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Science Sees Further: How Science Will Answer Some of the World’s Biggest Questions

November 30, 2010

LONDON, November 30, 2010 /PRNewswire/ — Are we alone in the universe?
Can we save the lives of millions with new vaccines? How can we manage the
increasing demands on our planet’s resources? These questions and many of the
other most challenging issues for the world today will be answered by the
scientific advances described in the Royal Society’s new report, Science sees
further, launched today (30th November 2010) to celebrate its founding 350
years ago.

Outgoing President of the Royal Society, Martin Rees, said: “In 1660,
when the Royal Society was founded, science was in its infancy. Our lives
today differ from those of our ancestors largely because of the scientific
advances made in the subsequent 350 years. There may well be 9 billion people
on Earth by mid-century, each having rising expectations, and the consequent
pressures on the environment will be hard to manage. However, the answer will
lie in new science, and in better application of what we already know.
Science is an unending quest for understanding: as old questions are settled,
new ones come into sharper focus. There can be no better way to celebrate the
Royal Society’s 350th anniversary than to look to the future of science,
built on the foundations of today’s cutting-edge research.”

Science sees further will describe how science will address some of the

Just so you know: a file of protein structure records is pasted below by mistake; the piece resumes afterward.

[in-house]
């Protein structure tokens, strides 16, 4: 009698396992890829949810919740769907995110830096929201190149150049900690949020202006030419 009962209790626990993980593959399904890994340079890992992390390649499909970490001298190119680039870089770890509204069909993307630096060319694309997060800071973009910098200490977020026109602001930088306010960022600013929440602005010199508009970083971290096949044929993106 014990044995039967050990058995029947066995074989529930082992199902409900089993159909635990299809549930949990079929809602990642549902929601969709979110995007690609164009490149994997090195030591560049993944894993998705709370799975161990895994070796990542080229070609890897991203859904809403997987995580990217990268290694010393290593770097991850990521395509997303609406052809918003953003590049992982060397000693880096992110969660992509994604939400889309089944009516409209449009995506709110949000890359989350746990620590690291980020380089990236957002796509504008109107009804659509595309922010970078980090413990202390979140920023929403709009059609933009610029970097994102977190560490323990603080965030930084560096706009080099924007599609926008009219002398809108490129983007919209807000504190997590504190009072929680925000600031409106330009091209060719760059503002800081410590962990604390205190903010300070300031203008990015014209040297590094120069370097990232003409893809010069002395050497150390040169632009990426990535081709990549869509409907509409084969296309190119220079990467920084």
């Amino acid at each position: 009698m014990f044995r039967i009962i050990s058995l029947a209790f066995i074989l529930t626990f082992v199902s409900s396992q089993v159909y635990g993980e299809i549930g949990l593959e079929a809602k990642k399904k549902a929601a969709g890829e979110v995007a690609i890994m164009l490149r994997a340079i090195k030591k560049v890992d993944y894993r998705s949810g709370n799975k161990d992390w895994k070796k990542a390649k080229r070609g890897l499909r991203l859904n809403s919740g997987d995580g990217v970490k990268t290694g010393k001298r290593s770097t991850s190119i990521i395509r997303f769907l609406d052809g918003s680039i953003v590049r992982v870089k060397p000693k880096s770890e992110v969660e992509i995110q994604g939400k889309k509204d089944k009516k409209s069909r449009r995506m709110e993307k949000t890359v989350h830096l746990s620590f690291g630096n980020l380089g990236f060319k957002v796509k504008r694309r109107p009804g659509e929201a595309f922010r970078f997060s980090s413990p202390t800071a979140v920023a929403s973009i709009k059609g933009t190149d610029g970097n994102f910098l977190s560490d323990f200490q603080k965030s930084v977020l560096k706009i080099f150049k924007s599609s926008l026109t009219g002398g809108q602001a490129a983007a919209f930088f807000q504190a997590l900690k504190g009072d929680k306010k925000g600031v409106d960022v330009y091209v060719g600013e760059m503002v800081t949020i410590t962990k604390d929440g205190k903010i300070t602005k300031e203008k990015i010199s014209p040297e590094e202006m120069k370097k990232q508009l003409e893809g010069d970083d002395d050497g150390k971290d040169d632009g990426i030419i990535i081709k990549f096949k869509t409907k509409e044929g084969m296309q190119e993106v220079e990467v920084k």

biggest issues the world currently faces, each one explored by an eminent
scientist or scientists in the relevant field. The document will focus on
twelve key areas of scientific endeavour, covering subjects such as health,
the environment, technology and the universe. Issues that the document will
address include:

    Are we alone in the universe?
    How can we stay young?
    How is the World Wide Web changing the world?
    How will stem cell technology revolutionise medicine?

Science sees further and associated interactive audio and video material
can be found on a dedicated part of the Royal Society website at
http://royalsociety.org/further.

Notes for Editors

The Royal Society is an independent academy promoting the natural and
applied sciences. Founded in 1660, the Society has three roles, as the UK
academy of science, as a learned Society, and as a funding agency.
http://www.royalsociety.org

For more information and/or interview requests please contact:

Alice Henchley: alice.henchley@royalsociety.org

Andrew Swailes: andrew.swailes@royalsociety.org

SOURCE Royal Society(UK academy of science)


Source: newswire



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